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How ERP can increase worker satisfaction and efficiency

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ERP efficiency

ERP efficiency

ERP efficiency-As every “Management 101” business manual will tell you, a happy workforce is a productive workforce. However, this isn’t just a one-way street, because productivity is often the precursor to happiness.

Whilst productivity isn’t the sole driver of workforce satisfaction, its significance as a contributing factor cannot be denied. For this reason, businesses should aim to equip employees with the tools they need to perform their jobs as efficiently as possible, from any locale.

So, how can businesses employ best-in-class technologies, and business management solutions such as (Enterprise Resources Planning) ERP, to maximise productivity as well as employee engagement?

Productivity leads to satisfaction

It turns out we’ve been looking at the happiness-productivity equation back to front all along. Whilst a happy employee is more likely to be a productive employee, the reverse is also true.

Productive employees are likely to be happier in their roles than those who find they’re unable to carry out their work efficiently. It can be particularly frustrating when productivity is affected by outdated legacy technologies, or a total lack of assistive technology to begin with.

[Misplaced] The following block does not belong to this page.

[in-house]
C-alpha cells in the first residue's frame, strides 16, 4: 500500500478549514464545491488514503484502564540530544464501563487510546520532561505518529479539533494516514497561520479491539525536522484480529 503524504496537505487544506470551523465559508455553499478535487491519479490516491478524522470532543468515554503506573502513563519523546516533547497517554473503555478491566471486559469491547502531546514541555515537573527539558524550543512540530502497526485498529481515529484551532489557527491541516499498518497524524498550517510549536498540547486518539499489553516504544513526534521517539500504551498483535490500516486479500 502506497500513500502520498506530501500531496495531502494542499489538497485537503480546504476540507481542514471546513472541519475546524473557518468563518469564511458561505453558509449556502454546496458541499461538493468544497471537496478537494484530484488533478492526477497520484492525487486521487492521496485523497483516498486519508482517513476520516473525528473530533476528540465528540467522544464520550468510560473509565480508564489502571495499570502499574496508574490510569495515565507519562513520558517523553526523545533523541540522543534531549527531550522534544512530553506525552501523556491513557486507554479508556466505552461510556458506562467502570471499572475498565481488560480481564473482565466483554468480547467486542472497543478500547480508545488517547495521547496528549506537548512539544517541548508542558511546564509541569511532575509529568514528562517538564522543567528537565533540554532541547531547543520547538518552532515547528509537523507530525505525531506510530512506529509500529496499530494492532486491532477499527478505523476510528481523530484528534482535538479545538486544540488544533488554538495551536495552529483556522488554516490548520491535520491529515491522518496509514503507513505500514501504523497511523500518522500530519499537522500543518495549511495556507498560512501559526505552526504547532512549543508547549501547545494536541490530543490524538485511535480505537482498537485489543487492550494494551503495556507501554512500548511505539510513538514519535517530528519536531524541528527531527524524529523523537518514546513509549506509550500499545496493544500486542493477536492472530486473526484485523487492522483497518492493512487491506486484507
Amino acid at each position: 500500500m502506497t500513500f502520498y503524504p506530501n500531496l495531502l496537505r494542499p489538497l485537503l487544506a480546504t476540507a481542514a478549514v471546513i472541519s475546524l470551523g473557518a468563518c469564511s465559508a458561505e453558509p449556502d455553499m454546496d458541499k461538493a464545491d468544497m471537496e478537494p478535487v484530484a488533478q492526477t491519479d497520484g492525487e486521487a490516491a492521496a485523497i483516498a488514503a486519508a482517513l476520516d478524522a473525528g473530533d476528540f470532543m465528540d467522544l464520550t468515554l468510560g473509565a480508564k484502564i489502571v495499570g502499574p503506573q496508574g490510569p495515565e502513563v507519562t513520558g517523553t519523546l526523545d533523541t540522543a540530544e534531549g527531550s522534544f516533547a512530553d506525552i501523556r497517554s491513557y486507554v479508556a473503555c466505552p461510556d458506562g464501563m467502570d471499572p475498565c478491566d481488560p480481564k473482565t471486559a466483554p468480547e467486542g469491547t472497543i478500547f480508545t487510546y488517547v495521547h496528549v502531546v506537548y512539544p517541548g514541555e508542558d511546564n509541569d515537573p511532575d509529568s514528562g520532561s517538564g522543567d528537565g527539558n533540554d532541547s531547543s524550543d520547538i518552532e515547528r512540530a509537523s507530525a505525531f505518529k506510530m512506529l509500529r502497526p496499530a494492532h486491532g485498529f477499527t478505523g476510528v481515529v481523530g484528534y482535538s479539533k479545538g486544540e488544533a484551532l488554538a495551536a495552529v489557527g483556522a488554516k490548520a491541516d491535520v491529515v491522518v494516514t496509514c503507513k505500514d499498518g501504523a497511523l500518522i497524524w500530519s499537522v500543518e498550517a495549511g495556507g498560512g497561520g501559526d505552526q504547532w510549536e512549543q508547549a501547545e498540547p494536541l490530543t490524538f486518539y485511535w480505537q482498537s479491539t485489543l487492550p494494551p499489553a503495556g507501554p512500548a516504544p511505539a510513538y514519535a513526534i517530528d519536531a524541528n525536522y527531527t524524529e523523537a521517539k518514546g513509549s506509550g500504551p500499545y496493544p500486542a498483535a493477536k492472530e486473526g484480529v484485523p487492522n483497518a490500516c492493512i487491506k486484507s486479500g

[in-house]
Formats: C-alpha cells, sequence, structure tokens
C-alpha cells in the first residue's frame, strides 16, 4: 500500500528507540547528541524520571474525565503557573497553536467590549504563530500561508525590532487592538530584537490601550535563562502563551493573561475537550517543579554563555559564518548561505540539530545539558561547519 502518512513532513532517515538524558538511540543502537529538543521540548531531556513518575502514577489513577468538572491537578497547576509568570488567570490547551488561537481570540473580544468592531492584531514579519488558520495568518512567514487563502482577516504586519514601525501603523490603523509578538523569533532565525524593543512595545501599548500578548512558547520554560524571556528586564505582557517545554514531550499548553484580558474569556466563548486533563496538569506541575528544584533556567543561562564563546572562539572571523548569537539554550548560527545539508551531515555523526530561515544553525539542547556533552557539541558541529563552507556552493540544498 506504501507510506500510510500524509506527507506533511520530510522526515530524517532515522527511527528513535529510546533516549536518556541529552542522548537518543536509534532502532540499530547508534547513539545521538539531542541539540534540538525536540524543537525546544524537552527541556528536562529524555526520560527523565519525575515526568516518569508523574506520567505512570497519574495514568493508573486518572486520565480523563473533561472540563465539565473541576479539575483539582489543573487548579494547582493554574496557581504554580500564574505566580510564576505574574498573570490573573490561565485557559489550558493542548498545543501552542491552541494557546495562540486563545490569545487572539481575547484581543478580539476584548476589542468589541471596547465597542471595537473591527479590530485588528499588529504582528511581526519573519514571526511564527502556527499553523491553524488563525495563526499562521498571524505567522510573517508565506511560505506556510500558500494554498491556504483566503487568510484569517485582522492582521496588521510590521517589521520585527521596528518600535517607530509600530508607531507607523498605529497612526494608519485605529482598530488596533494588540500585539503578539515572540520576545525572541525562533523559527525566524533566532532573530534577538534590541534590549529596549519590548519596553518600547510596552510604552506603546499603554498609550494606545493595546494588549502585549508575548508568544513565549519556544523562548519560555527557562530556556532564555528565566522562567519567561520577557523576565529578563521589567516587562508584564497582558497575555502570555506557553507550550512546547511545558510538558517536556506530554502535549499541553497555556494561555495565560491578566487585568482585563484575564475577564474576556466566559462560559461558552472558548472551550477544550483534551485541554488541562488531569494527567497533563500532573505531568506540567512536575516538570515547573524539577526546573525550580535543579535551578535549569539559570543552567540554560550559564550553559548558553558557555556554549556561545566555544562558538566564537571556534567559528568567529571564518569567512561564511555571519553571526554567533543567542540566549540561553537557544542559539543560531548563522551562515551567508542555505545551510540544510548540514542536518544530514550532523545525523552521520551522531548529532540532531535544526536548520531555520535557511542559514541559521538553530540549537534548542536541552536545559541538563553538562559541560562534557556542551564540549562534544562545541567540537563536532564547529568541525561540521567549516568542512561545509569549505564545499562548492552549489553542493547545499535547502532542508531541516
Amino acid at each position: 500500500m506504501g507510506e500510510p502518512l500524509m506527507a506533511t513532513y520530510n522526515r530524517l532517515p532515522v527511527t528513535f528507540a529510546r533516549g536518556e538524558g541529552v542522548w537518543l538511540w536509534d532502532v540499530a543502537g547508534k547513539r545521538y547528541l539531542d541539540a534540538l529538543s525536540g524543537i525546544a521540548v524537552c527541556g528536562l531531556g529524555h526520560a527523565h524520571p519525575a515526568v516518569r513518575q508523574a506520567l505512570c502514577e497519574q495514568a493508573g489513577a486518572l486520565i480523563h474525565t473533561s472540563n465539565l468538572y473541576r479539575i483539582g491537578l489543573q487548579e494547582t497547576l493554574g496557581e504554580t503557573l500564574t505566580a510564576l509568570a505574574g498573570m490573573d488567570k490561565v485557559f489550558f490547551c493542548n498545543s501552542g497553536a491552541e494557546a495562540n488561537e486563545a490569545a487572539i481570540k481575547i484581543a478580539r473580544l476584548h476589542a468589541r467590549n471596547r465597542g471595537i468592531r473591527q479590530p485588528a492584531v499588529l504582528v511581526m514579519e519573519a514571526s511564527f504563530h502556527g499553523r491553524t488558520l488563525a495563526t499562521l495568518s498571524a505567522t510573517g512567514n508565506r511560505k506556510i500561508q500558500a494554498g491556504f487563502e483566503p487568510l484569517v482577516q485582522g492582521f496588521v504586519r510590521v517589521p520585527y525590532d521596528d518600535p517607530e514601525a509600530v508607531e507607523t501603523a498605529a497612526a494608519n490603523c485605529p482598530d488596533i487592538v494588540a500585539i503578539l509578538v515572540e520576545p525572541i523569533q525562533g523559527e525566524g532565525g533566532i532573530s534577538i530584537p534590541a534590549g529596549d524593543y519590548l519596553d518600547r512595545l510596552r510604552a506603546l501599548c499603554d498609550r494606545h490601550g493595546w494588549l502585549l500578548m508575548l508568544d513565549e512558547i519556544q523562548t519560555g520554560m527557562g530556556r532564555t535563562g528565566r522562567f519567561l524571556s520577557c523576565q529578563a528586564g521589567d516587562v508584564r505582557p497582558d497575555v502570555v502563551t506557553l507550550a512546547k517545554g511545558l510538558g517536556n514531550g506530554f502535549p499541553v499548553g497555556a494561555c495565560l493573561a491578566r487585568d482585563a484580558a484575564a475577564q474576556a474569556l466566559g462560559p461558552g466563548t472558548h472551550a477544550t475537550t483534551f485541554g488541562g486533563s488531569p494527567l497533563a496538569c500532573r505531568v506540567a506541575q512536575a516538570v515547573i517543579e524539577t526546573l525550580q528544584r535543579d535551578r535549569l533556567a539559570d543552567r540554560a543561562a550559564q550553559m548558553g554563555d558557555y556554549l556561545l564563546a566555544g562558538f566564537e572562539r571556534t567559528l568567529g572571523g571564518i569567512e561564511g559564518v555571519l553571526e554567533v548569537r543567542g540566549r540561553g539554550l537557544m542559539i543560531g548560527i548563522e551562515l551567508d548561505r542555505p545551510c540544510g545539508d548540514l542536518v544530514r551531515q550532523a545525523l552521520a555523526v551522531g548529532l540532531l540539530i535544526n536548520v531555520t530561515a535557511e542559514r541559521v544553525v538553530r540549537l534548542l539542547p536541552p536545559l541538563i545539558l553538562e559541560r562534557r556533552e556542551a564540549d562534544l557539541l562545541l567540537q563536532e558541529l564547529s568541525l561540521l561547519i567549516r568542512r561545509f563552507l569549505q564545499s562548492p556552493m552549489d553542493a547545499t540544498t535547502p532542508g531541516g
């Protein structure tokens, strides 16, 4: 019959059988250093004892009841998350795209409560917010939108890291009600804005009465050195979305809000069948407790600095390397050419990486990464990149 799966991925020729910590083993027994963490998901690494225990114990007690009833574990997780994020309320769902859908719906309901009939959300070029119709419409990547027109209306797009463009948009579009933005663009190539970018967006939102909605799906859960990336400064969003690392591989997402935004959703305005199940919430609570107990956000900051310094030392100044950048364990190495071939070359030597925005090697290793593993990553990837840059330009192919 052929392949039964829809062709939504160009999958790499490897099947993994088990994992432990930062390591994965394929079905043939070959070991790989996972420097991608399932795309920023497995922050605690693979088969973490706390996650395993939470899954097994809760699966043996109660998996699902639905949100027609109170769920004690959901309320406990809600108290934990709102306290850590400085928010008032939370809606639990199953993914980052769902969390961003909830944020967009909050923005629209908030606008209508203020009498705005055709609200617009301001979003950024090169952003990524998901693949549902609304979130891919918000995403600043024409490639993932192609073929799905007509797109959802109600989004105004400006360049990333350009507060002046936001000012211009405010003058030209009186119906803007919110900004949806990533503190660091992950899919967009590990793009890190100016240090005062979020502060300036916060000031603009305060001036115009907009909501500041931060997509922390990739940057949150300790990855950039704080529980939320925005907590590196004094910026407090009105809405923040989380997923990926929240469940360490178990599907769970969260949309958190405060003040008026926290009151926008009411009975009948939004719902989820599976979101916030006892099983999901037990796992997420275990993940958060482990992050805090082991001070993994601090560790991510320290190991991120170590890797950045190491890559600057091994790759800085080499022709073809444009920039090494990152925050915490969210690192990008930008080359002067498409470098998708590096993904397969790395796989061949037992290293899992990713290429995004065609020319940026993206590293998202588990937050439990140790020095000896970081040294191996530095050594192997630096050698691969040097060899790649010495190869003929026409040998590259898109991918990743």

To avoid situations such as this, businesses should assess their current technology infrastructure to work out where improvements should be made. These might include:

  • Deploying tools that facilitate flexible and remote working
  • Transferring core functions to the cloud
  • Moving data from spreadsheets to ERP systems

By streamlining activity and boosting productivity, measures such as these can and do boost satisfaction levels in the workforce.

Flexible and remote working

The opportunity to work from outside the office is fast becoming a main priority for employees, with many selecting their job based on flexible working arrangements.

According to a study from Quantum Workplace, 62 per cent of employees believe telecommuting and/or working remotely has a positive effect on employee engagement.

A second study found that “presenteeism” is causing a loss of 27 days of productive time per employee per year. Presenteeism is when an employee is present in the office, but is experiencing decreased productivity and producing poor quality work. The issue is commonly driven by the perception that employees are expected to work beyond contracted hours to demonstrate ambition and commitment.

To combat issues like presenteeism and to bolster employee engagement, businesses should consider implementing technologies that allow for remote and flexible working.

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Article Credit: Enterprise Times

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